Court does not enforce spreadsheet entry
In McKenzie v. McKenzie, SA-17-CA-232-HJB (W.D. Tex. Apr. 9, 2019) the United States District Court, Western District of Texas San Antonio Division the court considered whether an electronic spreadsheet indicating an ERISA policy beneficiary absent any of the other required designations of beneficiary forms offered by the insurance provider would suffice to establish beneficiary status. The court concluded that under ERISA strict compliance with the policy’s documentation requirements were not satisfied by a notation of the decedent’s beneficiary on an electronic spreadsheet.
Tressa McKenzie and Aaron McKenzie were married on July 26, 2009. Aaron’s first marriage had ended in divorce but had produced a daughter, Antwonique McKenzie. Aaaron McKenzie was employed by Star Shuttle which offered an "employee welfare benefit plan" as defined by ERISA. On or about May 20, 2016, Aaron McKenzie purchased an $80,000 term life insurance policy from Dearborn through Star Shuttle. A third party, Sun Life Financial, acted as the enroller for the Policy. The Dearborn policy stated that life insurance proceeds would be paid to the decedent’s “beneficiary.”
Aaron McKenzie passed away on January 22, 2017. After his death Star Shuttle attempted to determine the beneficiary of his life insurance policy. Upon investigation it found that there Aaron McKenzie had not designated a beneficiary on a written form; rather, because Aaron had signed up for the policy through an online “enroller” system, there was only a computer spreadsheet indicating the beneficiary. The spreadsheet indicated that the beneficiary was Aaron’s daughter, Antwonique McKenzie.
After Aaron McKenzie’s death, both Plaintiff and Defendant filed claims seeking life insurance benefits. Star Shuttle informed Dearborn that Plaintiff was the beneficiary of the policy, but that it had no more than a spreadsheet entry to show this. Dearborn, in turn, contacted both Plaintiff and Defendant by letter, advising them of their competing claims and indicating that, if an agreement could not be reached between them, it would file an interpleader action in court “to determine judicially which [of them] is the rightful claimant.” “In other words,” Dearborn continued, “if we cannot determine who the beneficiary is, the courts decide.” In response to Dearborn’s letter, Defendant agreed to a 50/50 split of the life insurance proceeds; Plaintiff, however, did not. In light of the dispute regarding the proceeds of the death benefit, Dearborn filed an interpleader action.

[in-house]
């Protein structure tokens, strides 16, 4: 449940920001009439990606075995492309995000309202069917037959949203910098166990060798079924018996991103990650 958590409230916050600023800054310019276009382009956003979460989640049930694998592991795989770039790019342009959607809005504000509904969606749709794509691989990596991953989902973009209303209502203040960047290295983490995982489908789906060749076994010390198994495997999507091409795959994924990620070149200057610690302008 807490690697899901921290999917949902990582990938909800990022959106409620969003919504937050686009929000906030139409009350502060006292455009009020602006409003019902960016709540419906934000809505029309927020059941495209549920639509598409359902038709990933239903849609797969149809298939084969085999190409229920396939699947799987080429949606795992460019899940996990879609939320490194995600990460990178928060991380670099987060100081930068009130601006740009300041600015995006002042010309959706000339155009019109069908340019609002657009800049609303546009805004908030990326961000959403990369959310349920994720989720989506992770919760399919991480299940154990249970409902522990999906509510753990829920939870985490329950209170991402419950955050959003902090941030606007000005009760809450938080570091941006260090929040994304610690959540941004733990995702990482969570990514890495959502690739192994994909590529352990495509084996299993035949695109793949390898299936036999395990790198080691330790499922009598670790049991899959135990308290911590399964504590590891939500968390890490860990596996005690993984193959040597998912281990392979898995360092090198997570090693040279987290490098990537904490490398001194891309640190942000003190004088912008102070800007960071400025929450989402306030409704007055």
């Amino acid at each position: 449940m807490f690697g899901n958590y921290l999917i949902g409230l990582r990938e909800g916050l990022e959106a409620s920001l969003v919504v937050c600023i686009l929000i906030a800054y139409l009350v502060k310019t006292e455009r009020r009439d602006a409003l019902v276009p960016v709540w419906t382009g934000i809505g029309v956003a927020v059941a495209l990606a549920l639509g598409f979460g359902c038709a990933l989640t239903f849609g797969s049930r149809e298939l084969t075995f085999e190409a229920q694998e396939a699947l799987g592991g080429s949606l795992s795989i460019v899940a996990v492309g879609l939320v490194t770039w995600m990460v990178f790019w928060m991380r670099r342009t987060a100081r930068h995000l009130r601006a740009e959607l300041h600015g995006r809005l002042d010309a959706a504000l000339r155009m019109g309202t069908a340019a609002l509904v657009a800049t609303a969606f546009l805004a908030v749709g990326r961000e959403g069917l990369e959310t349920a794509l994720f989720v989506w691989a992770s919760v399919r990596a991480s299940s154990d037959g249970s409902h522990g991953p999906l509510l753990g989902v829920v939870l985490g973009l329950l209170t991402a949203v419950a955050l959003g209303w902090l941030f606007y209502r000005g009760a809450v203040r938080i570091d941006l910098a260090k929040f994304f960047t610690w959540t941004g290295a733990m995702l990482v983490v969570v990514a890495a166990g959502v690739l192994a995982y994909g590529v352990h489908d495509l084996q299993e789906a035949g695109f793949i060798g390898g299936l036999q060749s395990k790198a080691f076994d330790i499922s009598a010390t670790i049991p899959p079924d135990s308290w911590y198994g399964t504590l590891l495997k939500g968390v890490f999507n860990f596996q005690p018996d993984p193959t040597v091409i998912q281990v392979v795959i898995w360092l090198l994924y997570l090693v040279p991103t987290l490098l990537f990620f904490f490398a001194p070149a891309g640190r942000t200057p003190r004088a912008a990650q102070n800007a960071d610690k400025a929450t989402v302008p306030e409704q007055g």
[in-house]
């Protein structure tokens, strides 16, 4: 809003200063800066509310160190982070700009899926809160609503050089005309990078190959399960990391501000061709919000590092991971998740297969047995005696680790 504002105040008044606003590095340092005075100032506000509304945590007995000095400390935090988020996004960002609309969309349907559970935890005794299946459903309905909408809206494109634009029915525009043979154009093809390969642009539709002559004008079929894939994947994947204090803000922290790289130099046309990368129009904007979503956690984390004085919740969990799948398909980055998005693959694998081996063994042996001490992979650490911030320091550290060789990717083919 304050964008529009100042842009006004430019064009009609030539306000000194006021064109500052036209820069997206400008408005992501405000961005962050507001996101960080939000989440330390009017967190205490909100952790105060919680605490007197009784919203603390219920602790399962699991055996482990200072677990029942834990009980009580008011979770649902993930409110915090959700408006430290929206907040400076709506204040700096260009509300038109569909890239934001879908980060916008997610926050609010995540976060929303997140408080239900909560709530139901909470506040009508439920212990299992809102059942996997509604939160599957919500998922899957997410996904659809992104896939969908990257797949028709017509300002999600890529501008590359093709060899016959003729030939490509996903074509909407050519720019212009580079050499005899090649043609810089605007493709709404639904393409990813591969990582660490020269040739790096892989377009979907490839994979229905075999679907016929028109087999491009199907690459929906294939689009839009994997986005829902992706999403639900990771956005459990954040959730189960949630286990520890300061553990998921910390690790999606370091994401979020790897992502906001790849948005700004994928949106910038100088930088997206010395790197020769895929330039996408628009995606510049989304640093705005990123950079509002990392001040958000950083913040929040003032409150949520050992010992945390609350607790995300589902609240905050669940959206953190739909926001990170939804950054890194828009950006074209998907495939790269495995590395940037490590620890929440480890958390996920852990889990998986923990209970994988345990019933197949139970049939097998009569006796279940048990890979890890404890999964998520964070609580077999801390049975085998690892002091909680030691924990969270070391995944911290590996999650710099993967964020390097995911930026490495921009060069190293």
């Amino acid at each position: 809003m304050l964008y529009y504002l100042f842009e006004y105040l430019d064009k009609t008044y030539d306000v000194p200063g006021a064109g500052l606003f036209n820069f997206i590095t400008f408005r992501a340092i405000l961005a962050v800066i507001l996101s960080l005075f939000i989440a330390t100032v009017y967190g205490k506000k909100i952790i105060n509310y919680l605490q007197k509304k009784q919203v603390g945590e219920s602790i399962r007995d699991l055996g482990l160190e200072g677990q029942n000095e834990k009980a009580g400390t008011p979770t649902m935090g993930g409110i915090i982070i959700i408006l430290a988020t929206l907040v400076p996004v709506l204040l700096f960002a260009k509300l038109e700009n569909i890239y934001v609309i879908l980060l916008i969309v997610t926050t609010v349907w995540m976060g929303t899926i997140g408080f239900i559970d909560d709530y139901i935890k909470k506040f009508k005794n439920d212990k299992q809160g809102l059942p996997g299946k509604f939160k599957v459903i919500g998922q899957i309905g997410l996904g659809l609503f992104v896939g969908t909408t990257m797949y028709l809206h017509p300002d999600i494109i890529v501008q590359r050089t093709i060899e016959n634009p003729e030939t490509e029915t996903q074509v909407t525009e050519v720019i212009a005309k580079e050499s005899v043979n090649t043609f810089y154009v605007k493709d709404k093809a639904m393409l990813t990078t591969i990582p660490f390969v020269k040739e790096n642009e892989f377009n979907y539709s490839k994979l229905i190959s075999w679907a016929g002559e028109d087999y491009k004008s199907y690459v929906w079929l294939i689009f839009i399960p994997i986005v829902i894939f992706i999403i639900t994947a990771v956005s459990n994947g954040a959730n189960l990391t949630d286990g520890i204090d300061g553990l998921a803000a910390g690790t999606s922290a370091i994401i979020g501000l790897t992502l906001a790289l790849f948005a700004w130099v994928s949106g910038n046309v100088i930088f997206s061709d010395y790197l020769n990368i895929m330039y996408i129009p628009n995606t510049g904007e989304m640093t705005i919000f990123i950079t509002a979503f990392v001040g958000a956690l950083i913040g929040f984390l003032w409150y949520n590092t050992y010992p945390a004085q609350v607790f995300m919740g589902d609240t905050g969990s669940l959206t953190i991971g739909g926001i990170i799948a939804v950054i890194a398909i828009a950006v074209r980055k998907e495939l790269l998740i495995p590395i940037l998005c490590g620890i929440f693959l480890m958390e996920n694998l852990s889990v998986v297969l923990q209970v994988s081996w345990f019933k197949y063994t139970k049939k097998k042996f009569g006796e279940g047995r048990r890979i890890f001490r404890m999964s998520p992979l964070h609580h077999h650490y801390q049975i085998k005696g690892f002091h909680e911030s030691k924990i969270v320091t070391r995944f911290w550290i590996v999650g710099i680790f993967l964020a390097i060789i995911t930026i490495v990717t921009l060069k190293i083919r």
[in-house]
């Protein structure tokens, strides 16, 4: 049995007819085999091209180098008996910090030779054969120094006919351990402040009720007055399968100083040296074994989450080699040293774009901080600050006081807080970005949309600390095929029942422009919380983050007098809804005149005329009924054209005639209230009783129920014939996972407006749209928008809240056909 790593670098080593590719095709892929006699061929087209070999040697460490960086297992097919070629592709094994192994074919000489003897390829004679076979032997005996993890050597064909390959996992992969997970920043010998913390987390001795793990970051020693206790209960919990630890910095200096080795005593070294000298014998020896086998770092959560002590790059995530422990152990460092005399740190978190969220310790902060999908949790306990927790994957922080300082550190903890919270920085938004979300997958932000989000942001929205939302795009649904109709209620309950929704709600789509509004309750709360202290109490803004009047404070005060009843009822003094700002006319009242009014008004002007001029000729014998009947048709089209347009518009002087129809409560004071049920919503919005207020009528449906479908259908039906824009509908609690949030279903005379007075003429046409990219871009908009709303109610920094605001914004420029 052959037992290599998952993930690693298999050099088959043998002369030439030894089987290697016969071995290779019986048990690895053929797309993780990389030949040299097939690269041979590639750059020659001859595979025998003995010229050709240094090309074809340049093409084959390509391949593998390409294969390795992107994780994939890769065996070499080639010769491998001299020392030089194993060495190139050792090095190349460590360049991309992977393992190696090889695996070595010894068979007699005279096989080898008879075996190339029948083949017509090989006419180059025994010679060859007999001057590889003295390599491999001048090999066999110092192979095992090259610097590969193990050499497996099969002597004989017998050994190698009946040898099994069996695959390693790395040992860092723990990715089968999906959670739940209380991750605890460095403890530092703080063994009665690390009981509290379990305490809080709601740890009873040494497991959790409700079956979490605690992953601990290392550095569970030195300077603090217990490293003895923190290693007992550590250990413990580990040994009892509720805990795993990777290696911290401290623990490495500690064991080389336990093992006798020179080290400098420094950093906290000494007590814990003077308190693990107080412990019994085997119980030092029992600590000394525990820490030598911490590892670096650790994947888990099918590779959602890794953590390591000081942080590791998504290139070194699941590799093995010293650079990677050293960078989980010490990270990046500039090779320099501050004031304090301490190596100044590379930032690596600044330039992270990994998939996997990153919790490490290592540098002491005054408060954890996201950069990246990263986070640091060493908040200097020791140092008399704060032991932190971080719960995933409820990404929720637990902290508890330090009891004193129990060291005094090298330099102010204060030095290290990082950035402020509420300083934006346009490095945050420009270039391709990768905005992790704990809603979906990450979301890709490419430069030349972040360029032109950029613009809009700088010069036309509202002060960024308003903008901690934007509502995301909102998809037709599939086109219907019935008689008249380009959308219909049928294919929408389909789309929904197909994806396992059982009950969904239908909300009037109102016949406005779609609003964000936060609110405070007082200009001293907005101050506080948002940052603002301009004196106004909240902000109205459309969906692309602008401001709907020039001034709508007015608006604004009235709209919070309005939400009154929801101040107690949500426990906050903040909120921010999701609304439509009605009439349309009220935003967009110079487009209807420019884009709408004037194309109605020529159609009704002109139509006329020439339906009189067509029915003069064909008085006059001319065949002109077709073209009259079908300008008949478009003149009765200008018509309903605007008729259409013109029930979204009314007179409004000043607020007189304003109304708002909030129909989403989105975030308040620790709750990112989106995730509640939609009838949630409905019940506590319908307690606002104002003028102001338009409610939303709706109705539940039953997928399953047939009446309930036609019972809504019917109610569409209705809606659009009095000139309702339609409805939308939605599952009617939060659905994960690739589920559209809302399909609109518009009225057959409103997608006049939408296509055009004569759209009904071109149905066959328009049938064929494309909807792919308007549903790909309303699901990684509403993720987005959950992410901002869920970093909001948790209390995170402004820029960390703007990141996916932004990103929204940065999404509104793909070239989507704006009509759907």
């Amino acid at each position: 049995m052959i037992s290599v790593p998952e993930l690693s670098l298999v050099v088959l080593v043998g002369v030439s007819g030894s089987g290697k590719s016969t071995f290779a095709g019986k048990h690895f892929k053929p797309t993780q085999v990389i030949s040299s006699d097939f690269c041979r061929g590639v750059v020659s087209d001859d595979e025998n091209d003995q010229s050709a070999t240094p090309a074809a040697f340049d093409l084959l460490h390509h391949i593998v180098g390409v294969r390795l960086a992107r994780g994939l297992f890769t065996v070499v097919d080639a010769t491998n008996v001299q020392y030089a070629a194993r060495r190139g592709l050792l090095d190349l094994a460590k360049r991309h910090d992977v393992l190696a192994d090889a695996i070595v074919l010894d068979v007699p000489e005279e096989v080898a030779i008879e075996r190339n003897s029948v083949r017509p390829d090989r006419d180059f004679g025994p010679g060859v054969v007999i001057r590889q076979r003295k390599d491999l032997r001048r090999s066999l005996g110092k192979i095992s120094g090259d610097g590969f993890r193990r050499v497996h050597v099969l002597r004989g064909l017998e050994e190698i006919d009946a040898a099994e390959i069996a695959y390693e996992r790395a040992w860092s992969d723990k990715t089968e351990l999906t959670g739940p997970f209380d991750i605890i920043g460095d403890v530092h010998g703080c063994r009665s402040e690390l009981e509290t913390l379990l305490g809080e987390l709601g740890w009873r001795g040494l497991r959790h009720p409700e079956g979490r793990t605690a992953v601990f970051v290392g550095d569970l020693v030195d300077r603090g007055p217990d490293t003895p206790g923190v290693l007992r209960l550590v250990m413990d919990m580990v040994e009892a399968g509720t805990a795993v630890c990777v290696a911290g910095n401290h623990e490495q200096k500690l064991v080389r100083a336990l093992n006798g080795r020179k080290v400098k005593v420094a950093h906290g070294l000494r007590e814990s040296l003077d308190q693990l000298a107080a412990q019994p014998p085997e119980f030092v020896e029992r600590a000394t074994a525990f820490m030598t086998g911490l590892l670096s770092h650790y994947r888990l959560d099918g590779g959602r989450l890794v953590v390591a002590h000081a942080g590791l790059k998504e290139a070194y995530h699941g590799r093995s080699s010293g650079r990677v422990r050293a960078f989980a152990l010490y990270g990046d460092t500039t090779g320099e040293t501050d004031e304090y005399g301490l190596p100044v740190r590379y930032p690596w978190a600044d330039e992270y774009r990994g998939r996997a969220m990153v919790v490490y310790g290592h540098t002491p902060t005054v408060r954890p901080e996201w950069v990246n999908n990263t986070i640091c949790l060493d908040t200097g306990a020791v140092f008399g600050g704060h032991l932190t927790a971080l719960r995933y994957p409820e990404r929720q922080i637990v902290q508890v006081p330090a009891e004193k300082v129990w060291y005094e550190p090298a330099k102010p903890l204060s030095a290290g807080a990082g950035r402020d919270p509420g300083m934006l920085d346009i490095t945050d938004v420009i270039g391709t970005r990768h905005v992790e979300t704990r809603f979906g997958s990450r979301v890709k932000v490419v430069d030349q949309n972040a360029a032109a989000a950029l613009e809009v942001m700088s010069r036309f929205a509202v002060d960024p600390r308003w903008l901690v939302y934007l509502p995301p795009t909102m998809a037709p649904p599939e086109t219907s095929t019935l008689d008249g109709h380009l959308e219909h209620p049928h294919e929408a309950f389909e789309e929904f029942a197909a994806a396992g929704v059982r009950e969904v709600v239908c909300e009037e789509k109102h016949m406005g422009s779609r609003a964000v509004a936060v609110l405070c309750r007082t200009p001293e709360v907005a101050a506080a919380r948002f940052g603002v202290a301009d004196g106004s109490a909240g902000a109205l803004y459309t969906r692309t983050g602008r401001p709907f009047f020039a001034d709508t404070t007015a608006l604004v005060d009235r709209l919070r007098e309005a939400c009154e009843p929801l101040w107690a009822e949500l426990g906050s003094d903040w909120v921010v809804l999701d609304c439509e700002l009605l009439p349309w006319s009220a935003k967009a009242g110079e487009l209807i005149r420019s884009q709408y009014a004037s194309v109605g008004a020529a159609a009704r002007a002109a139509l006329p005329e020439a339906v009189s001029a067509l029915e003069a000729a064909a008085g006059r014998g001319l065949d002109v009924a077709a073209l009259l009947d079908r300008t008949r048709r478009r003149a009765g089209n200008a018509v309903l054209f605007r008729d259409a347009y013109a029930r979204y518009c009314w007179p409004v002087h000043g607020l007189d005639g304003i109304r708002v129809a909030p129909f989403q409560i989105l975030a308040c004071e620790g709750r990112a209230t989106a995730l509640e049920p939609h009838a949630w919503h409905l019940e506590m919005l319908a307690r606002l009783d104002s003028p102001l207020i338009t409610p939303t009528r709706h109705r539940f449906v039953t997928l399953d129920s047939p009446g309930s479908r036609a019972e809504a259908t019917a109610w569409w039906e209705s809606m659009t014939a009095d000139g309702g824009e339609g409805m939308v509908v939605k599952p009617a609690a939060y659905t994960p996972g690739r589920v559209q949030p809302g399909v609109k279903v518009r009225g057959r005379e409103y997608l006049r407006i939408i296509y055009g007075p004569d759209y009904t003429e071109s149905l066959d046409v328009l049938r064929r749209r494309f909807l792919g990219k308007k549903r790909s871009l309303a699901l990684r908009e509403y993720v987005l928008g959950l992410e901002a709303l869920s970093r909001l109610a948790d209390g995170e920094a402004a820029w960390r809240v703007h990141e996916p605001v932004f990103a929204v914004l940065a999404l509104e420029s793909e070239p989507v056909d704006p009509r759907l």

The Dearborn policy included a provision allowing for electronic forms to be treated as “written”; by its terms, however, this provision applies only to claim forms, not to the designation of beneficiaries. Further, the policy required that the designation of the life insurance beneficiary “must be made on a form which [Dearborn] provide[s] or on a form accepted by [Dearborn].” According to the policy if no beneficiary was named, Dearborn “will pay the amount of insurance ... to [the decedent’s] spouse, if living.”
For purposes of the above Policy provisions, the term "form" is not defined. However, Dearborn's "Statement of ERISA Rights," which was submitted in evidence, indicates that a "form in writing" may include electronically submitted documents.
According to testimony in a deposition upon written questions given by Star Shuttle records custodian Christina Carmen Casas, Antwonique McKenzie was the designated primary beneficiary under the policy. The only source Casas could identify for this information was a spreadsheet entry in Star Shuttle records indicating that Antwonique McKenzie was the beneficiary.
In consideration of the competing claims to the policy, the court looked to the statutory language of ERISA. Under the statute, a plan administrator is obliged to act following the documents and instruments governing the plan insofar as such documents and instruments are consistent with the applicable provisions of ERISA. See 29 U.S.C § 1104(a)(1)(D). In accordance with the guidance provided by ERISA, the court noted that the Policy states that the participant may designate a beneficiary "on a form which [Dearborn] provide[s] or on a form accepted by [Dearborn]." Accordingly, the court concluded that Aaron McKenzie did not submit a "form"—his enrollment and designation were processed electronically online and recorded in a spreadsheet maintained by a third-party enroller.
Because Antwonique McKenzie was not the properly designated beneficiary of the Dearborn Policy, the benefits of the Policy must be paid to Aaron McKenzie's surviving spouse, Tressa McKenzie. Because Dearborn neither provided nor accepted the electronic spreadsheet as a form designating a beneficiary, Aaron McKenzie did not "name a beneficiary" under the terms of the Policy. Accordingly, the Policy requires that the insurance benefit be paid to Aaron McKenzie's "spouse if living.” Tressa McKenzie was Aaron McKenzie's spouse at the time of his death; accordingly, she is entitled to the death benefit under the Policy.